Ex-Oklahoma zookeeper testifies in his murder-for-hire trial
OKLAHOMA CITY (AP) — An ex-Oklahoma zookeeper and former candidate for governor says he never wanted to kill a woman who investigators say was the target of a murder-for-hire plot.
Joseph Maldonado-Passage, also known as "Joe Exotic," testified in his own defense Monday at a federal trial. He's accused of trying to arrange the killing of Carole Baskin, the founder of a Florida animal sanctuary who has criticized Maldonado-Passage's treatment of animals. Baskin wasn't harmed.
Maldonado-Passage testified he didn't deny disagreements with Baskin spilled over into his social media posts. But Maldonado-Passage says he never wanted Baskin dead.
Prosecutors say Maldonado-Passage offered $10,000 to an undercover FBI agent to kill Baskin, and the conversation was recorded. His attorneys say he wasn't being serious.
Maldonado-Passage faces more than 20 years in prison if convicted.
Oklahoma leaders push to count young children in 2020 census
OKLAHOMA CITY (AP) — Oklahoma leaders are kicking off efforts to ensure the state gets an accurate count in the nation's 2020 census.
The Oklahoman reports state leaders will particularly focus on including children 5 and younger, which many say have been historically undercounted. Federal and state officials throughout the U.S. began their efforts promoting the once-a-decade census Monday, a year ahead of the official count.
Each state's population from the Census is used to determine how many U.S. representatives it is allotted, plus that number influence federal funding for some programs.
Joe Dorman of the Oklahoma Institute for Child Advocacy says it's especially important to county children in poor households, because they often are directly affected by federal programs that provide health care, food and other services.
Judge rules Oklahoma Native American art law too restrictive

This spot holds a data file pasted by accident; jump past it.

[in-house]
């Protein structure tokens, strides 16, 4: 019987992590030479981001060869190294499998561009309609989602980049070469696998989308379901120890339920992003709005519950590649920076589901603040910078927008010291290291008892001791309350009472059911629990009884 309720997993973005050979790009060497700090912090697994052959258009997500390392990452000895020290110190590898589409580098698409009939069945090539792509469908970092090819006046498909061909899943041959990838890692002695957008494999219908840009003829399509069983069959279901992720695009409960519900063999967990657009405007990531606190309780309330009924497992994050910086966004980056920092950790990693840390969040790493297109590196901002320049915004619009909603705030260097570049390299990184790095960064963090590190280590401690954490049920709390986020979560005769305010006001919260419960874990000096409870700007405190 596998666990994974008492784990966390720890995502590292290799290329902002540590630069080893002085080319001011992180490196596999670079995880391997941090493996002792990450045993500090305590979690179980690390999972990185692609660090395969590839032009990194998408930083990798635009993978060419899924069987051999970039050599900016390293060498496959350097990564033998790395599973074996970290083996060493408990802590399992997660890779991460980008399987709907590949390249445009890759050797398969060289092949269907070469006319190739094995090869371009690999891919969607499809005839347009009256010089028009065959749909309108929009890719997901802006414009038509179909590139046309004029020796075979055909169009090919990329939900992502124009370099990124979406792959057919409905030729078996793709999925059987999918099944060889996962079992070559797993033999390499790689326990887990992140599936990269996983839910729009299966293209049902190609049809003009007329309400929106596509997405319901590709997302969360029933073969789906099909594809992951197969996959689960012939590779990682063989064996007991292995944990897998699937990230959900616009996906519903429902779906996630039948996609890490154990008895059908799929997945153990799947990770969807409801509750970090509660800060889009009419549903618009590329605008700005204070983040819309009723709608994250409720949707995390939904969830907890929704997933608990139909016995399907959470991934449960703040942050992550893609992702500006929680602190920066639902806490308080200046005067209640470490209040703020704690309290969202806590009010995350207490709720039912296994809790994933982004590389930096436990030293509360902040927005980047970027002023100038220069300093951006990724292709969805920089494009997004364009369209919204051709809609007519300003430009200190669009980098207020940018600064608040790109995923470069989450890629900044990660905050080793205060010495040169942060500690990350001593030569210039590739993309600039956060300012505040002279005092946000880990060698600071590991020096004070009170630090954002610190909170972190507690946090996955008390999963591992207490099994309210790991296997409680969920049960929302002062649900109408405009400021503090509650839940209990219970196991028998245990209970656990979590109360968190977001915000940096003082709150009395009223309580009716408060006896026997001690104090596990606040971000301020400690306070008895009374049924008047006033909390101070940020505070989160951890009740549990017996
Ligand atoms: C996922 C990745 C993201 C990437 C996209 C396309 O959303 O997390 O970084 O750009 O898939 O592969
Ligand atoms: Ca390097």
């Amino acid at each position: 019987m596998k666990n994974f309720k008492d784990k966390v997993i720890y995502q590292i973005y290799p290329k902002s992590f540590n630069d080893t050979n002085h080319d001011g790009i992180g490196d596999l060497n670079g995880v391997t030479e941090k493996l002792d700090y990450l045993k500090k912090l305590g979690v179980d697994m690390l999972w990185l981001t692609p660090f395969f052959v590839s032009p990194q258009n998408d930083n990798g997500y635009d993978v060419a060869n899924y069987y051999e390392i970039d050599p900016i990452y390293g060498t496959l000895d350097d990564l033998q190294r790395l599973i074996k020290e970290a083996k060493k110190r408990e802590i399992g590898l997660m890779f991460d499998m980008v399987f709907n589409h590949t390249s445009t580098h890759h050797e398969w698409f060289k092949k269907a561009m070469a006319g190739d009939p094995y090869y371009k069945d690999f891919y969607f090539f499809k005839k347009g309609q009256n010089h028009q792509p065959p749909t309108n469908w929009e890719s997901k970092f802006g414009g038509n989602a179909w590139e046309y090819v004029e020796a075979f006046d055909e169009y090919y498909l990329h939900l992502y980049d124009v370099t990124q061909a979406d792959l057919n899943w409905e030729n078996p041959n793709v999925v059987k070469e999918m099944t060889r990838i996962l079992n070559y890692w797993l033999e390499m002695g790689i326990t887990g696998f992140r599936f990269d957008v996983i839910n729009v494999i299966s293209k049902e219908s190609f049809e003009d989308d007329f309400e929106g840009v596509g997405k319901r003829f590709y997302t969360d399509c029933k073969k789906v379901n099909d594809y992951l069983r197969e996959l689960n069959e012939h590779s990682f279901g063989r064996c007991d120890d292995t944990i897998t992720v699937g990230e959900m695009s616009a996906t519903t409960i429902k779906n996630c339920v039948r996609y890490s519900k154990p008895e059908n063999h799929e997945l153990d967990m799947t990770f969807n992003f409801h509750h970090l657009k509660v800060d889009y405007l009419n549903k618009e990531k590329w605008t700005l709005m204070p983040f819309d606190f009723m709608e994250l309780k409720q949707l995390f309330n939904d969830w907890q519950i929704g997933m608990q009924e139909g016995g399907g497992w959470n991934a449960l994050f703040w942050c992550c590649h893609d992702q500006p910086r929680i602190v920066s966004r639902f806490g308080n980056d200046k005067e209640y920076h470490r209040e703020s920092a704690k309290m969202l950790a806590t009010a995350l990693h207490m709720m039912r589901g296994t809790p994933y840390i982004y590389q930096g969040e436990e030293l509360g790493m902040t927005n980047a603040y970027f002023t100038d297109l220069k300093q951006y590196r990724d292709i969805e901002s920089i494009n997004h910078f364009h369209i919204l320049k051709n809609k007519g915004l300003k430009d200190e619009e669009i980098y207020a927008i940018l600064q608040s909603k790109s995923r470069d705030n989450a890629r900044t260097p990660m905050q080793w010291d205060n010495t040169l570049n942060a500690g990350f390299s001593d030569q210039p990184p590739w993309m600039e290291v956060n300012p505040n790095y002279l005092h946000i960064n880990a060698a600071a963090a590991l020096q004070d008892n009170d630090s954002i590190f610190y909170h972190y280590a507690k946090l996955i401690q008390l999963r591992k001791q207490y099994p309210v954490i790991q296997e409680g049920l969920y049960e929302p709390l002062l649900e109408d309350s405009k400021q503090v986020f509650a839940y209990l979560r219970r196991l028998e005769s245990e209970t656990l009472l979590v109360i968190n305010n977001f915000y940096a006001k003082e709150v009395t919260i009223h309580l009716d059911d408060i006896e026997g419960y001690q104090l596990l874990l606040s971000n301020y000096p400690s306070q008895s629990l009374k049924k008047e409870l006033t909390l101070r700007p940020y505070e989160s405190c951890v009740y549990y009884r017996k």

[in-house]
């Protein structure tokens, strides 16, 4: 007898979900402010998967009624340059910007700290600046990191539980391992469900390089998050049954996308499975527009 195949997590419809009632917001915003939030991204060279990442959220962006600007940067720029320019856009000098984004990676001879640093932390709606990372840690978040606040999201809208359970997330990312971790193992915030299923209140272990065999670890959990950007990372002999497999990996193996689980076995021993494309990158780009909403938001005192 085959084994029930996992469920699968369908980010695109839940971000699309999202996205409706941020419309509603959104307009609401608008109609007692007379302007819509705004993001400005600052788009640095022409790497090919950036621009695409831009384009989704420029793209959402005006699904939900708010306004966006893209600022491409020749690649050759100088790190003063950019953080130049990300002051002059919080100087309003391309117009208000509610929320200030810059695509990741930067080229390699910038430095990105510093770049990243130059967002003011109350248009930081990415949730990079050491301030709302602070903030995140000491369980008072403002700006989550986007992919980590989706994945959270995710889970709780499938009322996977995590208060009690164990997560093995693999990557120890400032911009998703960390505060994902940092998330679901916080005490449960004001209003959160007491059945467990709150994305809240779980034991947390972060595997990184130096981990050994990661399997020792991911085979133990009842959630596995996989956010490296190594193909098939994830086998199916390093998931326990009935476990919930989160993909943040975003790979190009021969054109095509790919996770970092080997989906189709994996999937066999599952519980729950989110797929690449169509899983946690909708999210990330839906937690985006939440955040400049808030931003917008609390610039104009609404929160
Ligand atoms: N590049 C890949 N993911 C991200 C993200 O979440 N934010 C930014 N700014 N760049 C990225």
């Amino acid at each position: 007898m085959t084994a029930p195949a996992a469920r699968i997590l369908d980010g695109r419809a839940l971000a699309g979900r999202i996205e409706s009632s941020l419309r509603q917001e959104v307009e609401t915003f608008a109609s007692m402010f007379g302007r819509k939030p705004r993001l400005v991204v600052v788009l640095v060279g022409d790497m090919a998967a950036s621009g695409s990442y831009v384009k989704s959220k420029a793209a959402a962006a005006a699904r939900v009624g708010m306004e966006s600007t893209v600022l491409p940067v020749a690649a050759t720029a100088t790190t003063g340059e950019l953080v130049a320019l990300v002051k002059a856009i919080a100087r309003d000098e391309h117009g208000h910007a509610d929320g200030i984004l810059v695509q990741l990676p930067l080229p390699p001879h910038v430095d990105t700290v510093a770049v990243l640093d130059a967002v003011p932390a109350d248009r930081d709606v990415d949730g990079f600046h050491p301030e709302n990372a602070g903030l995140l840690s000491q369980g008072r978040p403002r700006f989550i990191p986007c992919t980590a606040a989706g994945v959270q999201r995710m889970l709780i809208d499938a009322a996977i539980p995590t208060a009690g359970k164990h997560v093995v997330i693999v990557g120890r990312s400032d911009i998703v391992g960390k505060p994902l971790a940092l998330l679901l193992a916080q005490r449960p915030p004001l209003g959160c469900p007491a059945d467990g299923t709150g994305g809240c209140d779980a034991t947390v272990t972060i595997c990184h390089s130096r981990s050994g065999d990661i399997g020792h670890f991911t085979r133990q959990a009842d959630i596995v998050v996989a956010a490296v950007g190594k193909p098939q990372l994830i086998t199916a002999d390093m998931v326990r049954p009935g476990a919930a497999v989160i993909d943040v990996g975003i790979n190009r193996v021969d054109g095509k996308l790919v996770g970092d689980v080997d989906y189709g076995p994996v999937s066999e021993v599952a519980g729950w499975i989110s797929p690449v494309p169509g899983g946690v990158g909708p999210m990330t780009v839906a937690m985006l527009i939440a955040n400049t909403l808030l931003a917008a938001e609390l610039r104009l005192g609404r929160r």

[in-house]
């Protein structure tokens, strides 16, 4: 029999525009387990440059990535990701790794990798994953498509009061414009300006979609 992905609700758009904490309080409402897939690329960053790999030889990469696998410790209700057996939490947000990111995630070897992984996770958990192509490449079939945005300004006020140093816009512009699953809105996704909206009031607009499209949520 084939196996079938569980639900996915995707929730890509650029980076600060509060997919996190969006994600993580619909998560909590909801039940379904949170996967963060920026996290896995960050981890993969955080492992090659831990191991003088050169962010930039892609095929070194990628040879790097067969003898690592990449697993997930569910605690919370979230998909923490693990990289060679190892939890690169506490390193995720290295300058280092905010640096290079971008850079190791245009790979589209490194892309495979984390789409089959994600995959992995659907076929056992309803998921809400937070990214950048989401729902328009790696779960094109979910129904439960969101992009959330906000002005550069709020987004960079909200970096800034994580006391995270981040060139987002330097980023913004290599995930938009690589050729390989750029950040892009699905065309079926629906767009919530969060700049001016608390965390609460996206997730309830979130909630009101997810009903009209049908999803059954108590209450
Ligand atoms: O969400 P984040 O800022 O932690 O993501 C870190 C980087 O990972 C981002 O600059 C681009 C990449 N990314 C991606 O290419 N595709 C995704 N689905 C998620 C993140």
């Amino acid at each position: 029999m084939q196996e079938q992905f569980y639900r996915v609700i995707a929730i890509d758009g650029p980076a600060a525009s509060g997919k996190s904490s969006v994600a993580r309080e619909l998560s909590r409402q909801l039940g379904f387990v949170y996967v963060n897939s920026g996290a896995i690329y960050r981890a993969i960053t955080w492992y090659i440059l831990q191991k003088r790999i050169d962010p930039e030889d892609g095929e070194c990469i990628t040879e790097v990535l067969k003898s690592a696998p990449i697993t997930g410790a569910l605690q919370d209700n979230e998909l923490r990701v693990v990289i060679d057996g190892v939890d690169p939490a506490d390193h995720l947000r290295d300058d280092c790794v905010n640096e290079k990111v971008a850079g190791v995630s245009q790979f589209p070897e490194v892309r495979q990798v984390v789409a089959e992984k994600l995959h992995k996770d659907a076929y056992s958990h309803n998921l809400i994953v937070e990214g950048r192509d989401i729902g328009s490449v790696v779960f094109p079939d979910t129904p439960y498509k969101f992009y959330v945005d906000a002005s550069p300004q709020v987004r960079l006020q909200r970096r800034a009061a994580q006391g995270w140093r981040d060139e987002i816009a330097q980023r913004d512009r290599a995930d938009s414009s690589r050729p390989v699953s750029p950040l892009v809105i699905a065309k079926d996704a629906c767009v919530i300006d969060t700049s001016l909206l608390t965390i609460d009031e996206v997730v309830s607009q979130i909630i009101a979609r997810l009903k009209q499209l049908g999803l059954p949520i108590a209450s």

OKLAHOMA CITY (AP) — A federal judge has struck down an Oklahoma law that requires an artist to be a member of a federally recognized tribe in order to have their artwork labeled as Native American.
U.S. District Judge Charles Goodwin ruled Thursday that the Oklahoma Indian Arts and Crafts Sales Act violates the U.S. Constitution because it gives a more narrow definition of Native American than federal law, The Oklahoman reported.
"In doing so, the State Act diminishes 'the market for the products of Indian art and craftsmanship,'" Goodwin said.
The Indian Arts and Crafts Act of 1990 allows art to be marketed as Native American even if the tribe is only recognized at the state level, Goodwin said. Oklahoma's law violates the constitutional provision that gives federal law precedence over state law, even though both seek to protect and promote Native American artists, he said.
The Oklahoma Attorney General's Office had defended the state law. A spokesman said the office is reviewing the decision.
The Oklahoma law originally passed in 1974. It was amended in 2016 with the narrower requirement that an artist belong to a federally recognized tribe.
Peggy Fontenot challenged the law amendment in 2017. Fontenot is a member of the Patawomeck Indian Tribe of Virginia, which is recognized by the Commonwealth of Virginia but not by the federal government. She said the state law violated her constitutional right to equal protection and freedom of speech.
Goodwin rejected the argument and also found that the state law doesn't violate interstate commerce protections because it only restricts the marketing, and not the sale, of art.